The Tenant Fees Act 2019 came into force in England last year on 1 June 2019. The Act bans landlords and agents from charging fees to tenants other than those expressly permitted by the Act. It also places a cap on the amount of security deposit a landlord or agent can collect and codifies a procedure for dealing with holding deposits. The ban applies to assured shorthold tenancies granted by private landlords, licence agreements and tenancies of student accommodation (referred to collectively as “tenancies” for the purposes of the Act).

Since 1 June 2019 the Act has applied to all new agreements actively granted on or after this date including renewal agreements. In accordance with the Act’s transitional provisions, the ban has not applied to tenancies entered into before 1 June 2019 or to statutory periodic tenancies that arose at the end of fixed-term ASTs that commenced before 1 June 2019. The transitional period has now come to an end and from 1 June 2020 the Act applies to all relevant tenancies in existence. However, there will still be some differences in how the various rules apply depending on when the tenancy was granted and when the payment was taken.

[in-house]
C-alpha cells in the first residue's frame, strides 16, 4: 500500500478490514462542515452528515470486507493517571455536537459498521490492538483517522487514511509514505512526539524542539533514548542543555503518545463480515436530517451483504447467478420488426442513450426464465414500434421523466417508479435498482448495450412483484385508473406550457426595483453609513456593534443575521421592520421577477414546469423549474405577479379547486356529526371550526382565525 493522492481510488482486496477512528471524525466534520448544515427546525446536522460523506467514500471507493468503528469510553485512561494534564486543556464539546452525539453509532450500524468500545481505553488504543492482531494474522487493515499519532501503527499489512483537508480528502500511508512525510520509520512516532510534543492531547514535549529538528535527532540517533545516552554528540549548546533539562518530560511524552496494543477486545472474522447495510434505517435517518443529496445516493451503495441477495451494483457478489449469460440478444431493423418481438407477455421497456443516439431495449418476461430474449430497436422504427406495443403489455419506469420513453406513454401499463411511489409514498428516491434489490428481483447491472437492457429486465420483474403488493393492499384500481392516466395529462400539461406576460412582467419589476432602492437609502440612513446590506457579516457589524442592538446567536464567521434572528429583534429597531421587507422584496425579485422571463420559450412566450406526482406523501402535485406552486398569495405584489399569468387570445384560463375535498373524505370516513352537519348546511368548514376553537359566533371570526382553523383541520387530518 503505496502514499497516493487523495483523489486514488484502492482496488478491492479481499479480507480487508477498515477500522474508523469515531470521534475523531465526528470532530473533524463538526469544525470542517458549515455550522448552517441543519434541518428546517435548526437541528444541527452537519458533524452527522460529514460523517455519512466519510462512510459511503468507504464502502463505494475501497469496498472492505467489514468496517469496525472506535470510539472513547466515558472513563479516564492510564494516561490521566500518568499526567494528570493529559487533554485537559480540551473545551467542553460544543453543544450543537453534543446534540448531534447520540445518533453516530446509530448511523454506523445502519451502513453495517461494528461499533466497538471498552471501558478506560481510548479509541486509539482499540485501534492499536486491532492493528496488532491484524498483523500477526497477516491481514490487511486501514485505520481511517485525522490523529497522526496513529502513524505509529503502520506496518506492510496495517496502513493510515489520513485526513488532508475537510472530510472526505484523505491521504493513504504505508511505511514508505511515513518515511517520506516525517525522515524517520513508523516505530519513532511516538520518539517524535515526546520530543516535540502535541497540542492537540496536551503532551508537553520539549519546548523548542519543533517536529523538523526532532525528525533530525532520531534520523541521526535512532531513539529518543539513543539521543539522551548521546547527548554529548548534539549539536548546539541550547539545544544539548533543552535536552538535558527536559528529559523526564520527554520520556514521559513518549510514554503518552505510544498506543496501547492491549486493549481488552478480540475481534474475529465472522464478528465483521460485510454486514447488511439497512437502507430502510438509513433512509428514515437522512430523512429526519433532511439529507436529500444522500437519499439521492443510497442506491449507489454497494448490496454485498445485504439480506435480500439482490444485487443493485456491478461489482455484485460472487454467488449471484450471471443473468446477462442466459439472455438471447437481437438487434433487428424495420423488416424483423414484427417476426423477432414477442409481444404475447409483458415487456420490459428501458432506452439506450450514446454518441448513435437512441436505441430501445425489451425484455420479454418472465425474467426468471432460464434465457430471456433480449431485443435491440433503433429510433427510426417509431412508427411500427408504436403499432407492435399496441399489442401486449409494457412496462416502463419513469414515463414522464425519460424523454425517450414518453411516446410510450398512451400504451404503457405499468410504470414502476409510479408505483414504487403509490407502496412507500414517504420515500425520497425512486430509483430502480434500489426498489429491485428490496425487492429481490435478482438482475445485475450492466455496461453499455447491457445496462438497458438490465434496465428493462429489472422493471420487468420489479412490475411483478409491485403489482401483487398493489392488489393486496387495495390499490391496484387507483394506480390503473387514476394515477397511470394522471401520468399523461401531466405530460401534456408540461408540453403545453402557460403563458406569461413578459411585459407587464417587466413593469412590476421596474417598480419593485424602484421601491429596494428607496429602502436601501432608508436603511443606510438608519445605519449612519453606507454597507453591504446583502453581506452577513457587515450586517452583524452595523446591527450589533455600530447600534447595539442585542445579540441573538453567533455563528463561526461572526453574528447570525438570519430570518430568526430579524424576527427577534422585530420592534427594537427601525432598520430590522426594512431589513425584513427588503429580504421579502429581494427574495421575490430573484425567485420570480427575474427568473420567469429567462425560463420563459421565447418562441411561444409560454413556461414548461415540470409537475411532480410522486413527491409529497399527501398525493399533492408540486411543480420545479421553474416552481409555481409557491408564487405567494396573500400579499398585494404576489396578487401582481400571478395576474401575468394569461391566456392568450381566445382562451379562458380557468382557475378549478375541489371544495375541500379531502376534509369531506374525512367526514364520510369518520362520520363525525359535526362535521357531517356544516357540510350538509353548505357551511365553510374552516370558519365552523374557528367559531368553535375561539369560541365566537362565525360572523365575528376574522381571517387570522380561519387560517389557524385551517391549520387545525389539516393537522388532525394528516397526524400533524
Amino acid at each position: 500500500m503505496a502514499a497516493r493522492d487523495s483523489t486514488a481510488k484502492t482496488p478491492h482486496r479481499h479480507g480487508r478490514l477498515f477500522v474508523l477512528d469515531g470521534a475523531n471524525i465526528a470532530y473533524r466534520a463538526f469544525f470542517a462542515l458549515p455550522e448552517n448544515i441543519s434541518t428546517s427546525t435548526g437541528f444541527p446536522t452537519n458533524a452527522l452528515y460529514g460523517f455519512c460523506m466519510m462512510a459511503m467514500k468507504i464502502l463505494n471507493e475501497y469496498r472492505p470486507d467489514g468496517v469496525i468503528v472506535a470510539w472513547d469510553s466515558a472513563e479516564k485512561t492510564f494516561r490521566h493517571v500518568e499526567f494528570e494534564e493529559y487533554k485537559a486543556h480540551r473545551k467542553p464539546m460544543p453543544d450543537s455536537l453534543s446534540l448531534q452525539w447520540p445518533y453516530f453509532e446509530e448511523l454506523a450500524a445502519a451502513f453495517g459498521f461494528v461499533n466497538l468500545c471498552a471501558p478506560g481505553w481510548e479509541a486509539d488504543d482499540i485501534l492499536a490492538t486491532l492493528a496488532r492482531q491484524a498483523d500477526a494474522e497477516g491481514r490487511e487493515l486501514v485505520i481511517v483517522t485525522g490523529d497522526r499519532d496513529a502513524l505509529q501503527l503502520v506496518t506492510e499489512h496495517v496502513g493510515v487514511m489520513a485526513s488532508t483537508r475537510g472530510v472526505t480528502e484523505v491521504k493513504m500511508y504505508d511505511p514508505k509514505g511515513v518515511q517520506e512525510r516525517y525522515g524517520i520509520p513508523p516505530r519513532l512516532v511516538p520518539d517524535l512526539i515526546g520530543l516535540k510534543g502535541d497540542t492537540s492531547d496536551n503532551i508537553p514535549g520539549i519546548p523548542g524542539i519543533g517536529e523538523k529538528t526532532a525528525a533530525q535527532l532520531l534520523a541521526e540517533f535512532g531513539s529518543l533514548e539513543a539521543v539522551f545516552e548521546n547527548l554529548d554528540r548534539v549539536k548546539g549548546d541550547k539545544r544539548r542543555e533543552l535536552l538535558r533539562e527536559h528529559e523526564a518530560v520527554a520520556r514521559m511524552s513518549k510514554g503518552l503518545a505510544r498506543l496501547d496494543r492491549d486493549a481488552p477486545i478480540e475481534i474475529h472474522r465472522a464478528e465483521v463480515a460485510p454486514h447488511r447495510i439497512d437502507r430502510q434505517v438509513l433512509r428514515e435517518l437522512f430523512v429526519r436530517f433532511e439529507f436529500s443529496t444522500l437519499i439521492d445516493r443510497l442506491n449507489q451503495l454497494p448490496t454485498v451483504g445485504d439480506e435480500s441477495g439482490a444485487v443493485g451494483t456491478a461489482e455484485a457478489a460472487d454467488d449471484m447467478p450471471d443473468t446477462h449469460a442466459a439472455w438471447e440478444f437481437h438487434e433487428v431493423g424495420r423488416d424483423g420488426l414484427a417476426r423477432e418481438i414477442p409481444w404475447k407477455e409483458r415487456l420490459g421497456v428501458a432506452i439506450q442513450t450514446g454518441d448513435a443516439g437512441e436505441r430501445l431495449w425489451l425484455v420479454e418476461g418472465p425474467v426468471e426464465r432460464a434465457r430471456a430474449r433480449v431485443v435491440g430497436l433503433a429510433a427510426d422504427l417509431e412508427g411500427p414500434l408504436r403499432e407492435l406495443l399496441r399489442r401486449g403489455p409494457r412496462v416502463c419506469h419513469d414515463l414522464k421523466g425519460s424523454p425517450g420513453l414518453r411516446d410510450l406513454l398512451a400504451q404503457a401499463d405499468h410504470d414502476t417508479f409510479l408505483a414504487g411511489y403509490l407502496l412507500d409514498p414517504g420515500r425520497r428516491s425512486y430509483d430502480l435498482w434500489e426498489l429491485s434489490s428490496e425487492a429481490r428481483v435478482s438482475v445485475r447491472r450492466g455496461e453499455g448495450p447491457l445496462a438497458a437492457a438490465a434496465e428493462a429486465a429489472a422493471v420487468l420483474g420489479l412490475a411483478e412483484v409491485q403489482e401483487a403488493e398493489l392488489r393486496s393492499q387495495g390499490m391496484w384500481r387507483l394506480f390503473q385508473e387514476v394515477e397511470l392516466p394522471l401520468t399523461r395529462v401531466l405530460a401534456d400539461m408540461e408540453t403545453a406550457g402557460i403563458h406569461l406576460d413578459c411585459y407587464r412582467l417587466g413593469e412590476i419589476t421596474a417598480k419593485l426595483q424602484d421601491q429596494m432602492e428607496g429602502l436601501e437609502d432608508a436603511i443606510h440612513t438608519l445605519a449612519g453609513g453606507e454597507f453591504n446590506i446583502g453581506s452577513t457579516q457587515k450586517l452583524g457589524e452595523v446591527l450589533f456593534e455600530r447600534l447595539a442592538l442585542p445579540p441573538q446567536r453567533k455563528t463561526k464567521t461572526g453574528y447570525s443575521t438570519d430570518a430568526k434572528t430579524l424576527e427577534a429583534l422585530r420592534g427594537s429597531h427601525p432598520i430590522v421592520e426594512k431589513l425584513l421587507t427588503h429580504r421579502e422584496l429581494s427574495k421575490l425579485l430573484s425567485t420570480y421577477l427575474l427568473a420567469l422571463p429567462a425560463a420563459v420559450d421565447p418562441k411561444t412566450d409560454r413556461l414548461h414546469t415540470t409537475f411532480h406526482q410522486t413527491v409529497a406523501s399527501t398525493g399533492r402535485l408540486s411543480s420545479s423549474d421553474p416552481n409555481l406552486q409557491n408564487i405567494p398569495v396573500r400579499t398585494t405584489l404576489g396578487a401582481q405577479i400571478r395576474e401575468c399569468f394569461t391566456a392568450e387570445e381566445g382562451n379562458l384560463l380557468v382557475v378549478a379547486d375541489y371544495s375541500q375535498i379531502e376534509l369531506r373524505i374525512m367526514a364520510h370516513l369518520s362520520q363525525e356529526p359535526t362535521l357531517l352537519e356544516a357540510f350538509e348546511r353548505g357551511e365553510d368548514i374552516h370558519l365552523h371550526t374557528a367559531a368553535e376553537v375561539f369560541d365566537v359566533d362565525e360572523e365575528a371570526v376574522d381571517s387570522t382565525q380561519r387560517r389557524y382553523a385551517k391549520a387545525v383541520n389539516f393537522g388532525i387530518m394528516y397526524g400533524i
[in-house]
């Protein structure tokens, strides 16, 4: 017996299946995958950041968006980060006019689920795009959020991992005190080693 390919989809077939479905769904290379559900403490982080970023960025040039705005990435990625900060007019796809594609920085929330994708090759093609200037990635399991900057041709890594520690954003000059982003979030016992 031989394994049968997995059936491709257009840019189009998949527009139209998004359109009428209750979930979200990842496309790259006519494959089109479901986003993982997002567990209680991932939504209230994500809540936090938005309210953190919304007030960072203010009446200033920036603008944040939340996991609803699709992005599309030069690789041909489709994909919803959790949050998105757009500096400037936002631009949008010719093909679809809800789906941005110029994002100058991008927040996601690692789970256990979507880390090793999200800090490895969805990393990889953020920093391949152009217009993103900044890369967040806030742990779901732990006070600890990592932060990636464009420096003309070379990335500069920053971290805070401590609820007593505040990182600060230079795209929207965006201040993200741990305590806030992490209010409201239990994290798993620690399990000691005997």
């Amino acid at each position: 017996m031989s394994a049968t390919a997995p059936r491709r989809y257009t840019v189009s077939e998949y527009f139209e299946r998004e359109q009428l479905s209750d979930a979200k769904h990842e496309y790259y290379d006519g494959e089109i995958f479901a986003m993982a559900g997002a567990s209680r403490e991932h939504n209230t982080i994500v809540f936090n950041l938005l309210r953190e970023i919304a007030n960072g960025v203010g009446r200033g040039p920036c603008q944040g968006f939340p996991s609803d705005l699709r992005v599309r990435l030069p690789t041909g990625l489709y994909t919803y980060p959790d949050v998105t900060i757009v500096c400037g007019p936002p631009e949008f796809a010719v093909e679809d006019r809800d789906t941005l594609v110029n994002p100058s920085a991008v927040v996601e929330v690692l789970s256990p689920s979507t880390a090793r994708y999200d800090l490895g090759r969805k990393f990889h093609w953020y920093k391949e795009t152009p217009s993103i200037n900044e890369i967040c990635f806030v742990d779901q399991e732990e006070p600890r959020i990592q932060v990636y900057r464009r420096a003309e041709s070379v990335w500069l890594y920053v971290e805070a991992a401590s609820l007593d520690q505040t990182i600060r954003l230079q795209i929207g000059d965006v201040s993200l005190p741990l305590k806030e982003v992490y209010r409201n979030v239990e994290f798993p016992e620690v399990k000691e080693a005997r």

This is part 1 of a 3-part series exploring how the TFA provisions will apply to tenancies from 1 June 2020. This blogpost will explore how the prohibited payment provisions work and why compliance is important.The second blogpost will look at tenancy deposits and how the cap applies to different tenancies. The final blogpost will examine the holding deposit provisions.